Northern Ballet: The Great Gatsby, Festival Theatre, Edinburgh ****
When F. Scott Fitzgerald wrote The Great Gatsby he captured many things, but two in particular: the brief war-free abandon of 1920s New York and the all-consuming fervour of falling in love. Jay Gatsby does this twice, with the same woman – for although the flame never goes out, the re-ignition when he and Daisy meet again is an echo of their first falling.
For us to buy into Fitzgerald’s novel, both of these aspects had to feel genuine and finely sketched – and choreographer David Nixon does exactly the same here. With each pas de deux, the love between Jay and Daisy feels nothing less than ocean deep. Nixon’s decision to depict the couple at both moments in time throughout the ballet is a stroke of genius – the gentle heat of young love turned up for the more mature Jay and Daisy.
As for the carefree frivolity of a burgeoning metropolis, that’s here, too. Gorgeous costumes (also designed by the multi-talented Nixon) and the powerful music of Richard Rodney Bennett performed with incredible aplomb by the Northern Ballet Sinfonia help the show kick up its heels. Bustling parties and busy streets are allowed to breath against a simple yet adaptable stage set.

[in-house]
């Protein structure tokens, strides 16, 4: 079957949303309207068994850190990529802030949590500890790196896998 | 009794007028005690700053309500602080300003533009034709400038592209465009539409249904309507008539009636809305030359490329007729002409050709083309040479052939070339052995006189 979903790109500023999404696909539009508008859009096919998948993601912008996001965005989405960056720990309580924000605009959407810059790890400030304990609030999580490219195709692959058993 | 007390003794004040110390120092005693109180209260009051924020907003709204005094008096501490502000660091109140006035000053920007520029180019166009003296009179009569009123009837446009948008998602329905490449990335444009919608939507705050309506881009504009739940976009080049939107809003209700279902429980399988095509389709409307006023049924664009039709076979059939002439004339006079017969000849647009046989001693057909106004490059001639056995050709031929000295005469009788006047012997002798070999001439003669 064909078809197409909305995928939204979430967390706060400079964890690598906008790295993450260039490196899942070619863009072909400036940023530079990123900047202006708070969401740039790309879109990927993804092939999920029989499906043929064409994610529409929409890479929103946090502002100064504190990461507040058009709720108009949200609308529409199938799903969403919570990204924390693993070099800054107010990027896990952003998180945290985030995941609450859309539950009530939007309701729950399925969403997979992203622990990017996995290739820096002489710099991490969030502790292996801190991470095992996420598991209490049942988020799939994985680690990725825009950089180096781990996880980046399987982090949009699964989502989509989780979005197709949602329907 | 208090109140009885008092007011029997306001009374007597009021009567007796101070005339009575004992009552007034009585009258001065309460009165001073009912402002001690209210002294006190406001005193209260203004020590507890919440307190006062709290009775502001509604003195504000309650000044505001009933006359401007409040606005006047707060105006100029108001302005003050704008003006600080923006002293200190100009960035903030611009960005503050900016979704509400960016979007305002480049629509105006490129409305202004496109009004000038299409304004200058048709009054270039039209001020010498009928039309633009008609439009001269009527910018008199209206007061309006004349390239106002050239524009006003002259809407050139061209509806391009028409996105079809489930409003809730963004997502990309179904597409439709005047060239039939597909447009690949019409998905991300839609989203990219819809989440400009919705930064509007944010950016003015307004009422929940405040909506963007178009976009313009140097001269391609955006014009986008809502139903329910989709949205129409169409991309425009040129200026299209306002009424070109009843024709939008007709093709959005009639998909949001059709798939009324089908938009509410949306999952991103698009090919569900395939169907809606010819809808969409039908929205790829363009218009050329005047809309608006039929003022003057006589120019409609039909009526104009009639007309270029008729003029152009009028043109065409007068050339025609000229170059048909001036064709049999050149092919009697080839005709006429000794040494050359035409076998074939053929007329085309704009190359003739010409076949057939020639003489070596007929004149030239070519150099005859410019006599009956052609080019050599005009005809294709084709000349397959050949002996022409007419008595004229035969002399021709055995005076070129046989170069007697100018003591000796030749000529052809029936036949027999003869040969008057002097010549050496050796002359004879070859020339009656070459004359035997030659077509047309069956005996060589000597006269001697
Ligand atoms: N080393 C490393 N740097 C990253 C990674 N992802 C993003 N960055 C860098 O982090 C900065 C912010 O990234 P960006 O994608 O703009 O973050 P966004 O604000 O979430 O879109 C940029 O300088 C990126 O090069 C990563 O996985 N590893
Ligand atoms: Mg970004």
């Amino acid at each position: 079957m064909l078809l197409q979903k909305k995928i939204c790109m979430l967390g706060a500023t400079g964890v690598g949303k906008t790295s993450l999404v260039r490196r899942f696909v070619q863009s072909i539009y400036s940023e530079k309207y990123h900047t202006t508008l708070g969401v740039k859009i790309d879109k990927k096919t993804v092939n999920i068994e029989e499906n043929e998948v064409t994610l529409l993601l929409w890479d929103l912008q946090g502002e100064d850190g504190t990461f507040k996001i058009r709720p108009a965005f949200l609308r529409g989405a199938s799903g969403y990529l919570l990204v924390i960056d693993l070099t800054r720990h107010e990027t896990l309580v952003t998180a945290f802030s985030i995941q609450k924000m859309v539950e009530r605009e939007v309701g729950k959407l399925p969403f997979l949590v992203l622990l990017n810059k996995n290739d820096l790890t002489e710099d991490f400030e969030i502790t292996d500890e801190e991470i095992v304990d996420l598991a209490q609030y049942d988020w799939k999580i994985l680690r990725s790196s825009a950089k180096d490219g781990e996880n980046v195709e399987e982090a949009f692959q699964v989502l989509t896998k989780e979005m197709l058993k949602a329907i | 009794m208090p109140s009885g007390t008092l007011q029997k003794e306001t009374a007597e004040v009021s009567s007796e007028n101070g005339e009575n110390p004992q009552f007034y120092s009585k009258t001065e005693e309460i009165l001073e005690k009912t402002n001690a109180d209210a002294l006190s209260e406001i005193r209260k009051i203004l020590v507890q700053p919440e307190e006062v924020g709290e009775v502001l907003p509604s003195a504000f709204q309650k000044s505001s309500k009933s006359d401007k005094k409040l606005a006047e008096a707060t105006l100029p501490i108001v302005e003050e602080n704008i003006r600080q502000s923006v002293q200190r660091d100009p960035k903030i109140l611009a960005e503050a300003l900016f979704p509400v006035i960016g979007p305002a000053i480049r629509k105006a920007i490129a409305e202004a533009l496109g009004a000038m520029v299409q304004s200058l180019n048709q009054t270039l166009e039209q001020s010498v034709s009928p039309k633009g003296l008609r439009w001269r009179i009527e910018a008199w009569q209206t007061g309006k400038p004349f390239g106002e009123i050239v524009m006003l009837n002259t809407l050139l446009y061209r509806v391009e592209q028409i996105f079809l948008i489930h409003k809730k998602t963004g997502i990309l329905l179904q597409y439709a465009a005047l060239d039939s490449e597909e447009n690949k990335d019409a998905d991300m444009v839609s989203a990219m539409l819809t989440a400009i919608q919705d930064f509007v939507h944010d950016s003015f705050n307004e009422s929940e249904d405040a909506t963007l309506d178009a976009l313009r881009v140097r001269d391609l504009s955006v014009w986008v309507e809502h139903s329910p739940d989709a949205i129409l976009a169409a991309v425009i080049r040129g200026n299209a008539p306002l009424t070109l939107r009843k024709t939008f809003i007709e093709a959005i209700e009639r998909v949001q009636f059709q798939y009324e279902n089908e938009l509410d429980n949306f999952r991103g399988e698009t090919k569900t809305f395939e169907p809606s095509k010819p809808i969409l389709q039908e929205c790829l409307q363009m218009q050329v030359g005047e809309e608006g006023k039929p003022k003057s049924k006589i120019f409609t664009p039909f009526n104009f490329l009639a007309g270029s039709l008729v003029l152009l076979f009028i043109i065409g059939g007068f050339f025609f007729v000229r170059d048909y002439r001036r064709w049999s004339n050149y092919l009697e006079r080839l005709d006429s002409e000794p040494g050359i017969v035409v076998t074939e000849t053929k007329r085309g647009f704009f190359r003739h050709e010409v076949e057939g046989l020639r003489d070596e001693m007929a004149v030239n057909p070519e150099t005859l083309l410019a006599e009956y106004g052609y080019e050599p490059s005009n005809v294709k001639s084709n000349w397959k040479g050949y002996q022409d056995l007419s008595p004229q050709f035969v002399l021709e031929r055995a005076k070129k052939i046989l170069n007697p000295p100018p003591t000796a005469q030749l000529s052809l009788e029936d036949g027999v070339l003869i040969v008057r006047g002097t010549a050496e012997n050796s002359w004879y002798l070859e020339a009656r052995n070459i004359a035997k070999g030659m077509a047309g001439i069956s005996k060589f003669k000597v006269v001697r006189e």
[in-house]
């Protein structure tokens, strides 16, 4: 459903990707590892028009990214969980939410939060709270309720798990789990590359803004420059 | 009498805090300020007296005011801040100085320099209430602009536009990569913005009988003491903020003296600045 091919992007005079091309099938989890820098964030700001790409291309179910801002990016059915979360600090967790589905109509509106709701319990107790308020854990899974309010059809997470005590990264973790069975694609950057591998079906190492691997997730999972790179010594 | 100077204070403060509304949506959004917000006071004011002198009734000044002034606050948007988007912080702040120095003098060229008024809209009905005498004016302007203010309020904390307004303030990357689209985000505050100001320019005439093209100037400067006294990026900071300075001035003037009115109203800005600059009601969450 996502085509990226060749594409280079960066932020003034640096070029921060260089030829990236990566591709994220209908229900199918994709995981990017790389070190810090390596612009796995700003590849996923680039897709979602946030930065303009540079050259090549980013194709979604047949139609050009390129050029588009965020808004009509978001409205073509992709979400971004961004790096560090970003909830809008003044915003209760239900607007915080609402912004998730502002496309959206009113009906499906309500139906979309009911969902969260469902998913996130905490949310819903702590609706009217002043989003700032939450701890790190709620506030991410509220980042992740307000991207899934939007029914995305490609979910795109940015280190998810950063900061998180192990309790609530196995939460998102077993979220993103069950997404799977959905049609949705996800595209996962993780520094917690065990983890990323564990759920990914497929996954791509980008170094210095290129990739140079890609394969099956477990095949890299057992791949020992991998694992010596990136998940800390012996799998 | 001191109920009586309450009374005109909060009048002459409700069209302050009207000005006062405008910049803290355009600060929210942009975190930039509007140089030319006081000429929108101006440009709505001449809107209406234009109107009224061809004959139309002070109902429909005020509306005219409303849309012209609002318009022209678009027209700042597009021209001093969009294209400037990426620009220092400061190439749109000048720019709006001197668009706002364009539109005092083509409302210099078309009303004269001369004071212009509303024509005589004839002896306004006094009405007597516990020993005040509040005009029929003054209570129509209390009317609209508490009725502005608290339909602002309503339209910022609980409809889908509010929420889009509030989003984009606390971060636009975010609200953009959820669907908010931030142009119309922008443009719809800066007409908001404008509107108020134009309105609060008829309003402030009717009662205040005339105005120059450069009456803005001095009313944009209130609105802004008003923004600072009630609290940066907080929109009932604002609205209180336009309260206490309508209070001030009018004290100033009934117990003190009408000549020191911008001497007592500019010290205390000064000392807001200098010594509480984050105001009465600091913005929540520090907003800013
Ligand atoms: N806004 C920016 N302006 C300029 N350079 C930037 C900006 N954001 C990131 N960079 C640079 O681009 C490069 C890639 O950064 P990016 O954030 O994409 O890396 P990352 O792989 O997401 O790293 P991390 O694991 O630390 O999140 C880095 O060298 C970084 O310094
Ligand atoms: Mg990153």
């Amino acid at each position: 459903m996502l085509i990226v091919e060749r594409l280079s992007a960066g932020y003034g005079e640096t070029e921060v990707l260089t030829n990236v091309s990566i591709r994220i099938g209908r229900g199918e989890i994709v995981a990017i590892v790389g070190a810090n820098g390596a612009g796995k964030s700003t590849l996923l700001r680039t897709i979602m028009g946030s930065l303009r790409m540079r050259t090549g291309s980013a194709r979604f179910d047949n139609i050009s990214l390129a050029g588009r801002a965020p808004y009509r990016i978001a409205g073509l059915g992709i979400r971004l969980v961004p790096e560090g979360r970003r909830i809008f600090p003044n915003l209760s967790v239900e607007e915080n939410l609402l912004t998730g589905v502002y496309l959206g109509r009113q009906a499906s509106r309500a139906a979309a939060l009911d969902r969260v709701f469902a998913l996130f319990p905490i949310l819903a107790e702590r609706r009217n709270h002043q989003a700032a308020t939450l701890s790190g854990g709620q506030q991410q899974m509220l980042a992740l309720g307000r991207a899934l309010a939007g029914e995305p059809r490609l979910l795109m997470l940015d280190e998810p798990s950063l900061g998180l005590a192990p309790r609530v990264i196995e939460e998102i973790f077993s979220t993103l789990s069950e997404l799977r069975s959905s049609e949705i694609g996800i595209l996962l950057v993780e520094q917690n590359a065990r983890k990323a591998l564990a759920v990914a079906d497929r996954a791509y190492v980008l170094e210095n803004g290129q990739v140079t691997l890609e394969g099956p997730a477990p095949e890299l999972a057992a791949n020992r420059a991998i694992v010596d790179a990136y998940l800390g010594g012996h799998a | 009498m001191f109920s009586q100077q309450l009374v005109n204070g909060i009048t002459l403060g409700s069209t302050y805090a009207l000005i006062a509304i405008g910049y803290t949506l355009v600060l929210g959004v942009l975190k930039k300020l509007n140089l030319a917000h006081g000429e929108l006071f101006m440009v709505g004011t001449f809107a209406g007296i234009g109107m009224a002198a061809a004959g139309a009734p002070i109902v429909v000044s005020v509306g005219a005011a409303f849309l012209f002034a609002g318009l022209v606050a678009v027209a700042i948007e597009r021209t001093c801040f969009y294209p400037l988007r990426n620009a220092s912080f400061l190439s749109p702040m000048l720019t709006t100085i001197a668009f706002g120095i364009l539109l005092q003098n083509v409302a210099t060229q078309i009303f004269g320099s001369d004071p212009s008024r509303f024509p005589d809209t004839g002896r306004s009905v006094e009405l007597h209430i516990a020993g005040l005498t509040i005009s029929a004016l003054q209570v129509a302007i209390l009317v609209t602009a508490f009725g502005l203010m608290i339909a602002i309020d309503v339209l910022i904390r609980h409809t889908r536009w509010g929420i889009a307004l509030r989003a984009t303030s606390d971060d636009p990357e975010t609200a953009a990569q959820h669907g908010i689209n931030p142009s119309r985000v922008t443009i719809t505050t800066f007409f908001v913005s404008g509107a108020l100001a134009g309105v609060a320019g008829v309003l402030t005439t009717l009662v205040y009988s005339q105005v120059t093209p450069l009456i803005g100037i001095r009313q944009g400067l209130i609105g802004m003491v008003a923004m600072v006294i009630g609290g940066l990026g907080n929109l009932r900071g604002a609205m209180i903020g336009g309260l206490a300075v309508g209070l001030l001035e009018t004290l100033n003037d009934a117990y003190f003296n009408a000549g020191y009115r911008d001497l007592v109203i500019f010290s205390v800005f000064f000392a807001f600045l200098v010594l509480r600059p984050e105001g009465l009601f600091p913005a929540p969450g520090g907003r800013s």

But perhaps most impressive of all here, is the quality of the dancing. Remarkably, given the stop-start nature of the past two years, Northern Ballet has never looked so good. Each step is delivered with absolute conviction, each high leg stretched to perfection. In a cast brimming with talent, special mention goes to Riku Ito who doesn’t just dance, he exists in movement. Each leap, turn and land looks so effortless, it’s as if that’s what his body was born to do.
After 21 years at the helm, David Nixon leaves Northern Ballet this week, in incredible shape that’s most definitely of his making.